Some people eat, sleep and chew gum, I do genealogy and write...

Monday, May 20, 2019

Getting the Rest of the Gold out of the Google Goldmine for Genealogists Part Two

  • Google Help
  • Google Search
  • Google Newspapers Archive
  • Google Drive
  • Google Docs including Sheets, Slides, Forms, Draw and more
  • Google Keep
  • Google Trips
  • Chrome Web Store
  • Chrome Extensions
It is time to start looking at the rest of the gold in the Google Goldmine starting with Google Help. The first impression you get from Google Help is the extensive number of "apps" available from Google. Not all of these are "free" the business apps are usually only available if you subscribe to Google's G Suite. But some of the apps in G Suite are still available for free to non-business users. Some of the apps are also restricted to certain operating systems or browsers. The list above is a selection of the apps that I find useful in working with writing and research and which can be used to your advantage for genealogical research. I will post the list at the beginning of each of my blog posts in this series and highlight in bold the ones in the post you are looking at.

Let me start with a hypothetical situation. Let's suppose that you are driving a car or truck on a long trip across the United States (or some other location in the world). What do you need to make your trip successful? How many of the things that you need for your trip are actually carried with you in your car or truck? How many will you have to purchase along the way? How many of the things you are carrying are things that you usually need all the time? How many of the things are specific for a trip across the United States? How many are specific to this particular trip?

I could keep asking more questions indefinitely since that is what I did for a living for many years. What is the point? Well, when we think of what we need to do genealogical research, we generally start thinking about websites or libraries or whatever. But in reality, we need a lot more than just those things that are directly related to genealogical research. For example, going back to my hypothetical journey across the country, you might need a car jack to help to replace a flat tire. If you were like me and you were to drive where I often drive, you would have had several flat tires over the years. Oh, and of course, a spare tire (or two).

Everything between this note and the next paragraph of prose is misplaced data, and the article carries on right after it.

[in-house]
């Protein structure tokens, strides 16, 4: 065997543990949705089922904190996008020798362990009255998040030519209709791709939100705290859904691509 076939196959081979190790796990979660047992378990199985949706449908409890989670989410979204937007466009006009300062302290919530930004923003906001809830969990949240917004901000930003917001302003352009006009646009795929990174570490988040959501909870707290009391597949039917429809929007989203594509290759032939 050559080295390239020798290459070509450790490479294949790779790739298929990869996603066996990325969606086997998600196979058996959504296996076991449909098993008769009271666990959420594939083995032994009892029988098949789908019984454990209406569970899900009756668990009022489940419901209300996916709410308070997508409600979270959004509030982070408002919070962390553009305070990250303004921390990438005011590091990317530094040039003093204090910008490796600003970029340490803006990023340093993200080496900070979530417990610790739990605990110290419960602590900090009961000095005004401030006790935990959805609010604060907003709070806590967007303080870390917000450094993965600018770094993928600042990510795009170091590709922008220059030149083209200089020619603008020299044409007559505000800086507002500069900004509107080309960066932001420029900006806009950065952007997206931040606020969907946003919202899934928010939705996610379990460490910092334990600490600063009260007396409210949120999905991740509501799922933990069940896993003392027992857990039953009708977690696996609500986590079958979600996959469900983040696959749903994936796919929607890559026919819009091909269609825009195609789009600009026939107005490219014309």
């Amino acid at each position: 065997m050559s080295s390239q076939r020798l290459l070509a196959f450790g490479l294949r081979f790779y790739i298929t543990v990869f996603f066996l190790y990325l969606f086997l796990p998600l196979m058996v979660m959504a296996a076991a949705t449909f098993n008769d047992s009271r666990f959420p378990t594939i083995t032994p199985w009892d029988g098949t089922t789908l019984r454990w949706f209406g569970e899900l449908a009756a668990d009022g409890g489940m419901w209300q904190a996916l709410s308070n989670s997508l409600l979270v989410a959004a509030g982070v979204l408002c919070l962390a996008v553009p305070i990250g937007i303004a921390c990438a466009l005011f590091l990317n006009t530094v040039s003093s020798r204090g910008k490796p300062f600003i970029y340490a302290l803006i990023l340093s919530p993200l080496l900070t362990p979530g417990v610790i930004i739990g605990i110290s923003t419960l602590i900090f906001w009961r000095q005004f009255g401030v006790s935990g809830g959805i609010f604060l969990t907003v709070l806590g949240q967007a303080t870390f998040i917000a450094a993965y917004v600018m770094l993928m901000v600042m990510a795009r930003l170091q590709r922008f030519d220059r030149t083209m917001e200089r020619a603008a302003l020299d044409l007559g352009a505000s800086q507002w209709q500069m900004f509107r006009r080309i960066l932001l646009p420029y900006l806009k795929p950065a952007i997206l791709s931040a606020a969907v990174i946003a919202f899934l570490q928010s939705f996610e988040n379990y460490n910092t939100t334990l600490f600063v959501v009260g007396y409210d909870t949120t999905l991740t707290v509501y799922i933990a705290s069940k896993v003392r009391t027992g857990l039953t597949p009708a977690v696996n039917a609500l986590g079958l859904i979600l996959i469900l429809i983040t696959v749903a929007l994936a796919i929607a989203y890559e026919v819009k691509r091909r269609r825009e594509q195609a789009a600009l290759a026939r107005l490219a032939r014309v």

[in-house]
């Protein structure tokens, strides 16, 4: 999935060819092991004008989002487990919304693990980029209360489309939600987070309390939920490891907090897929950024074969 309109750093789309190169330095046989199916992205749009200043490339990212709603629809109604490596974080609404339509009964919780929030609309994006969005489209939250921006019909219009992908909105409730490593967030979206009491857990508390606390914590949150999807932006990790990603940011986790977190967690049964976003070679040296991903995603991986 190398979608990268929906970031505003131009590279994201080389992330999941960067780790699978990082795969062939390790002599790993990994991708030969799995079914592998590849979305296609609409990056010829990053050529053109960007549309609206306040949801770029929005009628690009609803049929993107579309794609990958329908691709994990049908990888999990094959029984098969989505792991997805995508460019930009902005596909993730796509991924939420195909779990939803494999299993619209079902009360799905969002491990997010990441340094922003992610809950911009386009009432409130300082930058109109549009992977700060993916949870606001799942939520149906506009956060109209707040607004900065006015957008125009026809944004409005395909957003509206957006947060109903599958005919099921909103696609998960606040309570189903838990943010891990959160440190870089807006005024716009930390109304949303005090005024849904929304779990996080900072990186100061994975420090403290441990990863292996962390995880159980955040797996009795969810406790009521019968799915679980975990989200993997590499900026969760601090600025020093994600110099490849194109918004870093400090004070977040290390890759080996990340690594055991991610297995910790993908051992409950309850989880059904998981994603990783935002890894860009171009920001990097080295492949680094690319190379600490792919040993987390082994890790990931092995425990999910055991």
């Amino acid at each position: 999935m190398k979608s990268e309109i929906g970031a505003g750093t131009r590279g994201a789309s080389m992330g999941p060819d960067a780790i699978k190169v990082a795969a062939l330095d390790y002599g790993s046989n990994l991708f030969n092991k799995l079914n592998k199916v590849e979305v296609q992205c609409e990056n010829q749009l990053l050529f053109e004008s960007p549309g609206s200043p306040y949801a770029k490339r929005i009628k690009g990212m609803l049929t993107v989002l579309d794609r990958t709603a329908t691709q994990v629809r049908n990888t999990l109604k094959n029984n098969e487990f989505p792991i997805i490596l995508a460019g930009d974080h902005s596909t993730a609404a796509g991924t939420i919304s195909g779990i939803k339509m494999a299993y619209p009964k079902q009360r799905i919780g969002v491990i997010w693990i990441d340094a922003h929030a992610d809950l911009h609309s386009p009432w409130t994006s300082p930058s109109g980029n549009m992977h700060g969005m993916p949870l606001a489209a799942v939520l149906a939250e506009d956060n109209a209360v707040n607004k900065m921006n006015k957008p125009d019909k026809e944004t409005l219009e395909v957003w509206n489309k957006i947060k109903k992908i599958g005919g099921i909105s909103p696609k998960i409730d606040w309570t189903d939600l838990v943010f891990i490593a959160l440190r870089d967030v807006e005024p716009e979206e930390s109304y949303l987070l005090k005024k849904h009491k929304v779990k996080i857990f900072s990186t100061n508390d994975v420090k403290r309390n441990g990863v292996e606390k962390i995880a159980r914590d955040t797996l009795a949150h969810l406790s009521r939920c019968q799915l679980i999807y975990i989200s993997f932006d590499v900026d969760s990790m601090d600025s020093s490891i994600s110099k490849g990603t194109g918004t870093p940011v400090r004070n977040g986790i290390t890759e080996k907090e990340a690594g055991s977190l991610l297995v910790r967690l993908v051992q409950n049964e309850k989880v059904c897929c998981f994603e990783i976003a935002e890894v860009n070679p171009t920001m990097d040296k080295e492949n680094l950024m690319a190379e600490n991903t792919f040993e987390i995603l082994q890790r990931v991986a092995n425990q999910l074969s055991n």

In this same way, there are tools and such that will help us on our genealogical research journey that might not be obvious or something you would normally think about.

Google Help will link you to all of their named apps and websites, including all those listed above although some are not directly linked but require you to start clicking on other websites that appear when you click on a link to an app.

NOTE: You should be careful when looking at any of the listed apps to make sure that the app or website is still actively supported by Google. For example, the list on Google Help includes a link to Picassa, a program that has been discontinued for some years but may still be on some computers.

By the way, Google Help is not the most helpful place or the only place to get help about Google and Google products. But it is a good place to start. Let me give you an example of what I mean by this statement.

Back to my hypothetical situations. Let's suppose that you are working with Google Docs and you have a question about that app or program. Here is a Google Docs screen:

Where do you go for help? You click on the icon in the upper left-hand corner of the screen on what is commonly called a "hamburger icon." (Question: does this icon look like a hamburger to you?)

Hmm. So what do you get when you click on this icon?

You get a pull-down menu with a link to "Help & Feedback."

Here is what you get from the link:

Eventually, if you keep clicking or typing in questions, you might get an answer. But if you click on the "Browse all Articles" option you go directly to Google Help for Docs. Like this:

Further clicking gets you this?

Now you have a chance to get an answer to your question. But what would I suggest? I suggest entering a short explanation of your question into a regular Google Search, like this:

Sometimes it is helpful to use other Google tools to help with some of the apps and tools. Now if you find yourself with a question about how to find something on Google, just try asking it in the question bar. Also, note the small microphone (mic) image. You can click on that and just ask your question.

Stay tuned for more Google Gold.

See the first post in this series:

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